Why you should visit Sulawesi
- Explore the traditional villages with their ‘tongkonan’ houses
- Travel north and dive in Manado
- Witness one of the elaborate funerals in Tana Toraja
- Visit the Monday morning buffalo market in Tana Toraja
- Visit the cliff side stone graves at Lemo
Our specialists ‘Must Do’
Walk through the paddy fields to see the cave graves and the intricately carved effigies representing the family.
A little more about Sulawesi
Sulawesi is a strangely shaped island located adjacent to Borneo. The island has an incredible diverse nature, supported by its many cultures, friendly locals and fascinating scenery.
The cultural rituals of the island are what attract travellers from afar. High in the hills of Sulawesi lays Tanah Toraja, an area famed for awe inspiring landscapes, beautiful vast rice paddies and its elaborate funeral rituals, burial customs and architecture. Any funeral is a huge affair using all the resources of the community. After an adult dies, their body is embalmed, sewn into a red funeral casing and then can be kept in the house for a year or more before being "buried" in a cliff side cave, guarded by effigies of themselves. The bodies of children are sewn into hollow tree trunks.
The houses within Sulawesi are shaped rather like overturned boats and decorated with intricate geometric carvings. Unlike most of Indonesia, which is Muslim, and Bali, which is Hindu, Tanah Toraja, contrary to what you might expect, is Christian.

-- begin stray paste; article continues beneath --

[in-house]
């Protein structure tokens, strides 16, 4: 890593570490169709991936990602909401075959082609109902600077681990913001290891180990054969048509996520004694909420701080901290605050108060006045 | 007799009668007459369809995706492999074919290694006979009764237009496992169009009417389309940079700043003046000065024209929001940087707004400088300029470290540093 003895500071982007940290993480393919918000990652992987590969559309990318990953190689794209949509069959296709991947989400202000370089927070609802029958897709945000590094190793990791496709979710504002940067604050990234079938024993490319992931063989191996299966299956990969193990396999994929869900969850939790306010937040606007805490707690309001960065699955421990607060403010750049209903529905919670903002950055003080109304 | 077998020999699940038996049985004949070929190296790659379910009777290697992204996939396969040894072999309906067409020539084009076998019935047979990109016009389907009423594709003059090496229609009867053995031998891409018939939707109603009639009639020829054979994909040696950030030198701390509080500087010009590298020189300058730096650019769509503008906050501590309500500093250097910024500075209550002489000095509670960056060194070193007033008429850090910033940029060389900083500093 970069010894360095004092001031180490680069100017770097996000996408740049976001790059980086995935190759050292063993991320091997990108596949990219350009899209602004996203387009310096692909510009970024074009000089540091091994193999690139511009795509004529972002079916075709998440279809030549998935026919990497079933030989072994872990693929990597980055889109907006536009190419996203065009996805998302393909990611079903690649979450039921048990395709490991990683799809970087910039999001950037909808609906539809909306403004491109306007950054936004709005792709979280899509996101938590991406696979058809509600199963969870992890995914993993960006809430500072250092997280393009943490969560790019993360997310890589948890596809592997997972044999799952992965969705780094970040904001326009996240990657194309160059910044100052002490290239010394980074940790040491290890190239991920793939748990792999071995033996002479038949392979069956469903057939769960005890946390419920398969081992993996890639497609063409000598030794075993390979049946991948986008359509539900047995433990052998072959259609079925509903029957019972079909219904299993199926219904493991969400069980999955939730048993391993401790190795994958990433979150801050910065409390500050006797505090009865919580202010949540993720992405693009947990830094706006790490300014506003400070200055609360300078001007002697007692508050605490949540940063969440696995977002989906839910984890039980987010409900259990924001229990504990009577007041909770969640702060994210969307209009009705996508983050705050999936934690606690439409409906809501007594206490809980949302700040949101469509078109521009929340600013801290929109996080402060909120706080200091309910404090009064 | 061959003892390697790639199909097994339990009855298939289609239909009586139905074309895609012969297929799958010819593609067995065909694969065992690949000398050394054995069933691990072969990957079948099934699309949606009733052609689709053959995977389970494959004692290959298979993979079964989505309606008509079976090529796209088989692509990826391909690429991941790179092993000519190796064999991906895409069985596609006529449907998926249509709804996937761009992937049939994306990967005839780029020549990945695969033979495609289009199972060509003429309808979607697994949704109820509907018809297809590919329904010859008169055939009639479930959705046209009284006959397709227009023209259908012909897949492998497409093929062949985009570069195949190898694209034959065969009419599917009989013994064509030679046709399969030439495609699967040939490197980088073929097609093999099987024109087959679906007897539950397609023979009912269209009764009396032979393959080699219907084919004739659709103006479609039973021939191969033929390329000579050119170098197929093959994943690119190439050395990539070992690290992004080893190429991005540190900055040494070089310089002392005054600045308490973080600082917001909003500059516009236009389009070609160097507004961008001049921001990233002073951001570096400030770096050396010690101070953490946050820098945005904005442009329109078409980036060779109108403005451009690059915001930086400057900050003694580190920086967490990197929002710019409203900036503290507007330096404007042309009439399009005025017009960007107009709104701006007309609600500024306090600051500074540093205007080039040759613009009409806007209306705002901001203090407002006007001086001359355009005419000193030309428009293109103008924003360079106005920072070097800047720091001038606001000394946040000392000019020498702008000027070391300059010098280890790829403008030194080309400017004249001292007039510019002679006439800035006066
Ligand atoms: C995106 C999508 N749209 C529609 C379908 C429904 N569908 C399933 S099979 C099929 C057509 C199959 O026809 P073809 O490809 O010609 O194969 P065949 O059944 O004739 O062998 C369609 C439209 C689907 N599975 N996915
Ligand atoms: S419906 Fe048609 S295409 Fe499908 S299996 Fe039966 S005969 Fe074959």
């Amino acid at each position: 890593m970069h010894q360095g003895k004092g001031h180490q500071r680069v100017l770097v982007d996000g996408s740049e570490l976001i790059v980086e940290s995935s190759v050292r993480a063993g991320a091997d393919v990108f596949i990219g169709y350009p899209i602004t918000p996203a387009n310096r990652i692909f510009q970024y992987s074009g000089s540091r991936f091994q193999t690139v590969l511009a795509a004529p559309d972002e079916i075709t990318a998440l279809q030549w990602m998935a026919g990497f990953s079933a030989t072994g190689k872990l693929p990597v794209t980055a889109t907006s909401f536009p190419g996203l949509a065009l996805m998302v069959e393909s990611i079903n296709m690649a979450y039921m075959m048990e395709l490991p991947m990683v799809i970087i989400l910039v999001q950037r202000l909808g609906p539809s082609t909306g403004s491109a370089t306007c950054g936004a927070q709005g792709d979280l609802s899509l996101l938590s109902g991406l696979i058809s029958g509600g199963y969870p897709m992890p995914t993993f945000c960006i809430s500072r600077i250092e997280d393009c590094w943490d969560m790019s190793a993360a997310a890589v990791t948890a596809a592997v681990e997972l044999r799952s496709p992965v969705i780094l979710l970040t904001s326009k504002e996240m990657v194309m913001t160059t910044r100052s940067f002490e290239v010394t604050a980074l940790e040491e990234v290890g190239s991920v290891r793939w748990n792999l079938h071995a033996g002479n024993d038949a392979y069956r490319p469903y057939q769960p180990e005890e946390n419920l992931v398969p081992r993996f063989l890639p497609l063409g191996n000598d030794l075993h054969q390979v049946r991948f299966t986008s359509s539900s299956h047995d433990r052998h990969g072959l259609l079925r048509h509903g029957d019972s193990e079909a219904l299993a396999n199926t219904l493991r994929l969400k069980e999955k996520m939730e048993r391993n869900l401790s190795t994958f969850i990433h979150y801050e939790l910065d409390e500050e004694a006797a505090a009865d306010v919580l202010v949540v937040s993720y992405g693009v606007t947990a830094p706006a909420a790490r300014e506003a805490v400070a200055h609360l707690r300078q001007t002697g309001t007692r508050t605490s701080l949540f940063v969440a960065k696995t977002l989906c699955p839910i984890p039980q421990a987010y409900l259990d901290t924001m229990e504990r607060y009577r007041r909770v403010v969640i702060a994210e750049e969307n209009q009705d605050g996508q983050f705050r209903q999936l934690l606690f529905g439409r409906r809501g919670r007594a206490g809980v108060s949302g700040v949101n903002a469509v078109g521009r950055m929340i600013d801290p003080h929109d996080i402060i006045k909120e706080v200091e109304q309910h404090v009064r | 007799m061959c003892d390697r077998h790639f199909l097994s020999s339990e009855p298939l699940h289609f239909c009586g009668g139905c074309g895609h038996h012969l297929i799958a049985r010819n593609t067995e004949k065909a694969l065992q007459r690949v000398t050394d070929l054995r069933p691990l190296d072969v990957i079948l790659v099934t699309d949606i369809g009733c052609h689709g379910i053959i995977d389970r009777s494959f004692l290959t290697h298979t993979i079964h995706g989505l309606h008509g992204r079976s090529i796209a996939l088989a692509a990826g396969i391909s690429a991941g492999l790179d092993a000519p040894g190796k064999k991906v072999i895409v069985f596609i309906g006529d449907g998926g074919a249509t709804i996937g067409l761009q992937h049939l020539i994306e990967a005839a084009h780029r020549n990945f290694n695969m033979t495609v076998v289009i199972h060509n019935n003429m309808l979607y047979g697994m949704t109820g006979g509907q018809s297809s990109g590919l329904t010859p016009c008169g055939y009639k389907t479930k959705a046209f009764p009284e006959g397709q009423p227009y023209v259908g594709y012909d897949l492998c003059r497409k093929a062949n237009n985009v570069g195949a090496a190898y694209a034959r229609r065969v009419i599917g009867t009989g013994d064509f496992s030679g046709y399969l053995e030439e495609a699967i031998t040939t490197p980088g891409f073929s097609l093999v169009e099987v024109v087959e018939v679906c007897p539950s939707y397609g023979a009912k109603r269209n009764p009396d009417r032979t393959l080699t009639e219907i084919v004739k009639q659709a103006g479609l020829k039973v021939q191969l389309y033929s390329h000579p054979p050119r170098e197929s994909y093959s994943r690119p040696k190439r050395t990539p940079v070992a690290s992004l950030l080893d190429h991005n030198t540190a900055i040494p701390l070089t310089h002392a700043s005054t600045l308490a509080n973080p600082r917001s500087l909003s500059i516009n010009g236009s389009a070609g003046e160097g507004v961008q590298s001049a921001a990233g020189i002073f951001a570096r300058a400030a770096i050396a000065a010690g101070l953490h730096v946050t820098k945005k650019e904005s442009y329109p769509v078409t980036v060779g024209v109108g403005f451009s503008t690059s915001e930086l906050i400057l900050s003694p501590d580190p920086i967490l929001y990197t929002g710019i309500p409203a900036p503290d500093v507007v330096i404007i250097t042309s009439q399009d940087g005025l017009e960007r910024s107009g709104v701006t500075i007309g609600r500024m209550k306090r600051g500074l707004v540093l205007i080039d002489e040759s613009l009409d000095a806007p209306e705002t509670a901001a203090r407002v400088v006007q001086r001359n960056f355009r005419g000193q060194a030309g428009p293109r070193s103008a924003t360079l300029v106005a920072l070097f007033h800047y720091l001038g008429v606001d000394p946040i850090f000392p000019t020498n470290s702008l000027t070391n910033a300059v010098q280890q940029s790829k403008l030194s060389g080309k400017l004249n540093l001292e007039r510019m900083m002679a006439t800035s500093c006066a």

The island is full of beautiful wildlife rich national parks which offer a secluded haven offering an off the beaten track experience to those who wish to explore. However, the main highlight of the island is its pristine diving waters that harbour its real treasures. The shorelines surrounding the island are known to offer the best diving sites in the whole of Indonesia if not the world, Pulau Bunaken and the Lembeh Strait are the most favoured but the incredible Wakatobi Marine National Park in the far southeast is definitely worth a visit.
Sulawesi attracts a diverse array of travellers, from those seeking cultural enlightenment to divers seeking their paradise. A fascinating place, certain to leave a lasting memory on those who travel to it.
When to go
Indonesia is best visited in our summer – a good excuse to escape the rain. The peak season is July and August but May, June and September are also good times to visit. Indonesia is a tropical country and various islands will have different weather patterns but during the spring and summer you can expect long hot dry days with clear blue skies.